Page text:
Substrates which can be employed are either platelet-shaped or spherical particles. All known platelet-shaped carrier materials, such as, for example, metals, metal oxides, mica pigments and synthetic platelets, can be coated by the process according to the invention. Examples of these are naturally occurring or synthetic mica, other laminar silicates, such as talc, kaolin or sericite, or other comparable materials, platelet-shaped iron oxide, aluminum platelets, bismuth oxychloride, SiO2 flakes, glass flakes or synthetic ceramic flakes.
Since no high gravity forces are required in the process, the process is also outstandingly suitable for coating pearl luster pigments, for example mica coatings with colored or colorless metal oxides, such as TiO2, Fe2O3, SnO2, Cr2O3, ZnO and other metal oxides, by themselves or as a mixture in a uniform layer or in successive layers. These pigments are known, for example, from German Patents and Patent Applications 14 67 468, 19 59 998, 20 09 566, 2 14 545, 22 15 191, 2 44 298, 23 13 331, 25 22 572, 32 11 602 and 32 35 017 and are commercially obtainable, for example under the trade name Iriodin® from E. Merck, Darmstadt.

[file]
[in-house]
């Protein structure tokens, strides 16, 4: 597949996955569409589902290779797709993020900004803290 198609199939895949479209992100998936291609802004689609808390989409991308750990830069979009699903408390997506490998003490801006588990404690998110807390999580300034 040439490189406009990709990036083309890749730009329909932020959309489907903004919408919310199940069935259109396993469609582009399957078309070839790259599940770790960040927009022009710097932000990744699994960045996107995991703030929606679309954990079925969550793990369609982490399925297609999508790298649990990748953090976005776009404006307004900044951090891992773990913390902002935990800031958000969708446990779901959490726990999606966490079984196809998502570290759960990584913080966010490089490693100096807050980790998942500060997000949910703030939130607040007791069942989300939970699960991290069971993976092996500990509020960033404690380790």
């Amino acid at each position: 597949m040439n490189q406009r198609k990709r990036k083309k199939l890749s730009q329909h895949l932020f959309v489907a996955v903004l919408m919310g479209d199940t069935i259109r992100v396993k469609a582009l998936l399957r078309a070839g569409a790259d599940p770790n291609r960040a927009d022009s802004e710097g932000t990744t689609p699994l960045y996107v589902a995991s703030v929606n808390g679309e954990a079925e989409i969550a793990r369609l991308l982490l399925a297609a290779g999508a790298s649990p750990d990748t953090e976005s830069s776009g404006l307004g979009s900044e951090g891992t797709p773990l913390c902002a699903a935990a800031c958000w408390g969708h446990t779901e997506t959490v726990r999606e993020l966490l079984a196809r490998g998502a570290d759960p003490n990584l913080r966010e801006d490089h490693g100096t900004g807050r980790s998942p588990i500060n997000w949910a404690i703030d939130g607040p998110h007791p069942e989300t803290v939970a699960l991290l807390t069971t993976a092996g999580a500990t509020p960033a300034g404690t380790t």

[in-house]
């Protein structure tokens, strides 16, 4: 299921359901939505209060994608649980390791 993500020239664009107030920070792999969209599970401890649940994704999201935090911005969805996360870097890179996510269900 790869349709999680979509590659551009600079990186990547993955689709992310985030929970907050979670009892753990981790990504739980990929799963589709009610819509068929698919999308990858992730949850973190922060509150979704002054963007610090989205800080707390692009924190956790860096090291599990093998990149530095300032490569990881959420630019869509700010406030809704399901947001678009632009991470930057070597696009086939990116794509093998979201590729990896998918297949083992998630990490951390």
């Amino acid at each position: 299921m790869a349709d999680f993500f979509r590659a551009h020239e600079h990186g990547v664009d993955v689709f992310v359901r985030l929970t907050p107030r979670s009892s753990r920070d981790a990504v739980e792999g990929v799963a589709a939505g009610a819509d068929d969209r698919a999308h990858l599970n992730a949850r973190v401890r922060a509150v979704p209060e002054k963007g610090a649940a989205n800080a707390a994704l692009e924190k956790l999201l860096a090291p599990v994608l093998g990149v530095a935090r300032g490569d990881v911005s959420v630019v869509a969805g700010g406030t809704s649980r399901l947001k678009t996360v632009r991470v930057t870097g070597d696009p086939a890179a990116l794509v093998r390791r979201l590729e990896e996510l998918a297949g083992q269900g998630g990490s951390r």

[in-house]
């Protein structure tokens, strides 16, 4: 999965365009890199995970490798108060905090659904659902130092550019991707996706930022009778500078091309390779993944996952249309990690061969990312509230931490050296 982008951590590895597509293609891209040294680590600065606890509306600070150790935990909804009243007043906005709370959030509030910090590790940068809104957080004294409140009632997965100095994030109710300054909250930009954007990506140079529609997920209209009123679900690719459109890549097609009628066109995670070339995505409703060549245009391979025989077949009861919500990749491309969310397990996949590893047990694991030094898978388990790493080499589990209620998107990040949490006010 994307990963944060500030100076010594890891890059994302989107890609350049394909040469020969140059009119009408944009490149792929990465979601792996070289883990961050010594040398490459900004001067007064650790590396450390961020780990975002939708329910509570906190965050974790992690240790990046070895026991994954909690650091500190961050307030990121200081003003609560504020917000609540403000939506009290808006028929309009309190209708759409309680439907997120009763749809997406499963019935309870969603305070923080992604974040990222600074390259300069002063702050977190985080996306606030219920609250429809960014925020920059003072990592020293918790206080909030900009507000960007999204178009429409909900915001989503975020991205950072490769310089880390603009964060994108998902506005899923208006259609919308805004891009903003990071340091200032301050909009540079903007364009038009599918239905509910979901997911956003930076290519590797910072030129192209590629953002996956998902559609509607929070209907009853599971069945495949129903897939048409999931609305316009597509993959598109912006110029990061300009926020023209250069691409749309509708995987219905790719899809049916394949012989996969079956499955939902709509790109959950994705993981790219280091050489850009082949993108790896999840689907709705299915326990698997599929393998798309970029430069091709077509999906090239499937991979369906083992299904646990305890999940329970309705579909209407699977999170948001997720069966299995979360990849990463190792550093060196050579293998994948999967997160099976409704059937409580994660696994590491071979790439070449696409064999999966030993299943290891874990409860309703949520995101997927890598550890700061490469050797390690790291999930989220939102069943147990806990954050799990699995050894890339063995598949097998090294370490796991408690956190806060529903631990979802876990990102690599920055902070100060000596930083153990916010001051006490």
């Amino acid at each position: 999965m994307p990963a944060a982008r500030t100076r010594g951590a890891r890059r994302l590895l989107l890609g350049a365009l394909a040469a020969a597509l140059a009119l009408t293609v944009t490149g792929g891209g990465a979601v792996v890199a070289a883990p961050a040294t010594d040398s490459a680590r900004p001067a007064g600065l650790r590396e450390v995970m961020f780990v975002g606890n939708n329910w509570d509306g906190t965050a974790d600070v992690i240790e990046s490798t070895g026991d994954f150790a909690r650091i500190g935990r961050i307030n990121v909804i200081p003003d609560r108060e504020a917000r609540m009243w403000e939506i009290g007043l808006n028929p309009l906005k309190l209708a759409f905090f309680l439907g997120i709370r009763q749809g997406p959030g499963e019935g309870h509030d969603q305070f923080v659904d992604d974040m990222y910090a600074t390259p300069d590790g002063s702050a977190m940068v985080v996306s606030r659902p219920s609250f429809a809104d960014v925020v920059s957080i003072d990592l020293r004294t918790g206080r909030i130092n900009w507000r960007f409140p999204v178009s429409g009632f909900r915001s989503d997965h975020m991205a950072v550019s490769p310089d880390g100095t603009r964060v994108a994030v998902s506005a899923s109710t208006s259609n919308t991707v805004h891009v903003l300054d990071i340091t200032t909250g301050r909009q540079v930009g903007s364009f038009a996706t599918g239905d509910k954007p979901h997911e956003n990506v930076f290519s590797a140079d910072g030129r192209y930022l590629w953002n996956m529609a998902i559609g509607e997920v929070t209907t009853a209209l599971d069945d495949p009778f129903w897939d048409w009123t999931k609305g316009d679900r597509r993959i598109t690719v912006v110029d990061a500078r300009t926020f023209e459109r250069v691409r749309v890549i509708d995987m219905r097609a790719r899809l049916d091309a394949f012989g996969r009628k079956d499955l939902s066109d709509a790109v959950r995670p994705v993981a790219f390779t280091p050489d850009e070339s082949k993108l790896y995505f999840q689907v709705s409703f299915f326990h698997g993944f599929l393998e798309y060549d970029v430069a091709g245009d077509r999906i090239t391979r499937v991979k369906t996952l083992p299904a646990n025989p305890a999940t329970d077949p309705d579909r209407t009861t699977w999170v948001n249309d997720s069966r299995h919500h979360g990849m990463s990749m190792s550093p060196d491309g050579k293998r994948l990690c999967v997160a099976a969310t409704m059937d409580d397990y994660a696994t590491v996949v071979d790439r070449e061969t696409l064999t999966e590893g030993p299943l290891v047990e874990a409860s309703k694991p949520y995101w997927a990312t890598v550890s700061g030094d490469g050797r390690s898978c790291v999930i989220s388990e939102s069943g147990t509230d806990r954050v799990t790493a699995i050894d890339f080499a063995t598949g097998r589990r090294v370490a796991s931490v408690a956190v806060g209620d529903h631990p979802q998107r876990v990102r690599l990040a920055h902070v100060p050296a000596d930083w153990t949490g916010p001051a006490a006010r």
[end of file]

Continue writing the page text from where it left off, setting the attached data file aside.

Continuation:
The spherical particles can consist be for example, SiO2 or metal oxides, such as, for example, Fe2O3, TiO2, MgTiO3, CaTiO3, BaTiO3, SrTiO3, Al2O3 or BaSO4, CaSO4, or CaCO3. Preferred spherical particles are Al2O3, BaSO4 or SiO2.
The particles have an average diameter of less than 200 μm, and in particular not more than 50 μm. Platelet-shaped substrates extend less than 500 μm in the main dimension, in particular less than 250 μm, and their thickness is less than 10 μm, preferably not more than 5 μm, and in particular in the range from 0.1 to 1 μm. The ratio of the extension in the main dimension to the thickness (aspect ratio) of the platelet-shaped substrates is more than 3, and in particular more than 5.